Since the recent Russian incursion in east Ukraine I have been seeing the term “hybrid warfare” being used. I first encountered this in the Financial Times on Friday 29 August 2014 (“Russia’s New Art of War”), which shows how far behind the curve I am, as when I looked up the term I frequently found hybrid warfare referred to as a “buzzword” (and, until now, I had heard none of this buzz). There is already an anthology of essays on hybrid warfare, Hybrid Warfare: Fighting Complex Opponents from the Ancient World to the Present, edited by Williamson Murray and Peter R. Mansoor, which takes a primarily historical perspective and focuses on hybrid warfare as the combination of conventional and irregular forces employed in tandem. In any case, here is how the FT article characterized hybrid warfare:

“The phrase refers to a broad range of hostile actions, of which military force is only a small part, that are invariably executed in concert as part of a flexible strategy with long-term objectives.”

The article also quotes General Valery Gerasimov, Chief of the General Staff of the Russian Federation, from an article that appeared in the Russian defense journal VPK, as follows:

“Methods of conflict,” he wrote, have changed, and now involve “the broad use of political, economic, informational, humanitarian and other non-military measures”. All of this, he said, could be supplemented by firing up the local populace as a fifth column and by “concealed” armed forces. Mr Gerasimov quoted the Soviet military theoretician Georgii Isserson: mobilisation does not occur after a war is declared, but “unnoticed, proceeds long before that.”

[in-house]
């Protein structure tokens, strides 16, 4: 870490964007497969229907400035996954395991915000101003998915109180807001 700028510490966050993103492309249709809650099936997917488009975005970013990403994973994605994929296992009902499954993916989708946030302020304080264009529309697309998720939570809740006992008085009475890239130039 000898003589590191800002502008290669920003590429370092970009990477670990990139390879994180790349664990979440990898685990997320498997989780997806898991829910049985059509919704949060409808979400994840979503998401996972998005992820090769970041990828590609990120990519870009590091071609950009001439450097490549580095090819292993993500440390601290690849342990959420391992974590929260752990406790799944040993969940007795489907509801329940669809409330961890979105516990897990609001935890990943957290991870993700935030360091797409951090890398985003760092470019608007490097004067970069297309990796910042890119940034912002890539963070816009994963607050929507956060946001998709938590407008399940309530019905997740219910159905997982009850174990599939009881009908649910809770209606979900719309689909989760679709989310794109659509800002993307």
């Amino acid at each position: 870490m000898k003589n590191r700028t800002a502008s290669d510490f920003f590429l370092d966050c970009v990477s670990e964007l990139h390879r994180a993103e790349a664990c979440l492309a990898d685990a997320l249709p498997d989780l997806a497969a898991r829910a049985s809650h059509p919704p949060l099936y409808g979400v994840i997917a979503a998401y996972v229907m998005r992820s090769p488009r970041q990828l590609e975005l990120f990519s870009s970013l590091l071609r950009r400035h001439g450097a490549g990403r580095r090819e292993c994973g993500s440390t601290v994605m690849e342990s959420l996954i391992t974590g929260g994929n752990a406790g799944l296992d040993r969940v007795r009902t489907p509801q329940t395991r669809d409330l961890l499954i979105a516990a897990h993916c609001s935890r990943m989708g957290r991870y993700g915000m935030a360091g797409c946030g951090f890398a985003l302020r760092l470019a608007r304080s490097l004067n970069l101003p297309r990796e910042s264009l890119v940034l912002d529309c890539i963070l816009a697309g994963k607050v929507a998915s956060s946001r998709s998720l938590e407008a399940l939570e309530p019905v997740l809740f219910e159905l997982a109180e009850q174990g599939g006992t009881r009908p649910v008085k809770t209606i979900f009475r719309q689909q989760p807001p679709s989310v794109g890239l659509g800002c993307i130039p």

In the Times of Malta article about General Gerasimov’s appointment as Chief of Staff, Putin appoints a new army chief, Putin is quoted as saying, “new means of conducting warfare are appearing.” It would seem that Putin’s choice to head Russia’s military has taken it upon himself to formulate and refine these new means of conducting warfare, which may prove to be ideal for implementing the Putin Doctrine.

The Georgii Isserson mentioned in the above quote in the FT was a theoretician of “deep battle” (about which I wrote in Deep Battle and the Culture of War) and the author of two important treatises, The Evolution of Operational Art, 1932 and 1937, and Fundamentals of the Deep Operation, 1933. (The former has been translated into English and is available in PDF format.) Thus we see that Gerasimov is drawing on an established tradition of Russian strategic and tactical thought, and we might well ask, in an inquiry regarding hybrid warfare, if the latter constitutes the contemporary extrapolation of the Soviet conception of deep battle.

Isserson’s The Evolution of Operational Art is a highly ideological book, at the same time as being both a theoretical and practical military manual. Throughout the text he employs the language and the concepts of Marx, Engels, and Lenin in a way that is familiar from many Soviet-era books. While some Soviet-era texts following this pattern are a worthless Hodge-podge, fawning for Party approval, in the case of Isserson’s book, the intermingling of revolutionary communism and organized, large-scale military violence works quite well, and this is one of our first clues to understanding the nature of hybrid warfare. There is a continuum that extends from revolutionary violence to military violence, and it is not necessary to limit oneself to any one point on this continuum if one has the ability to act across the spectrum of operations.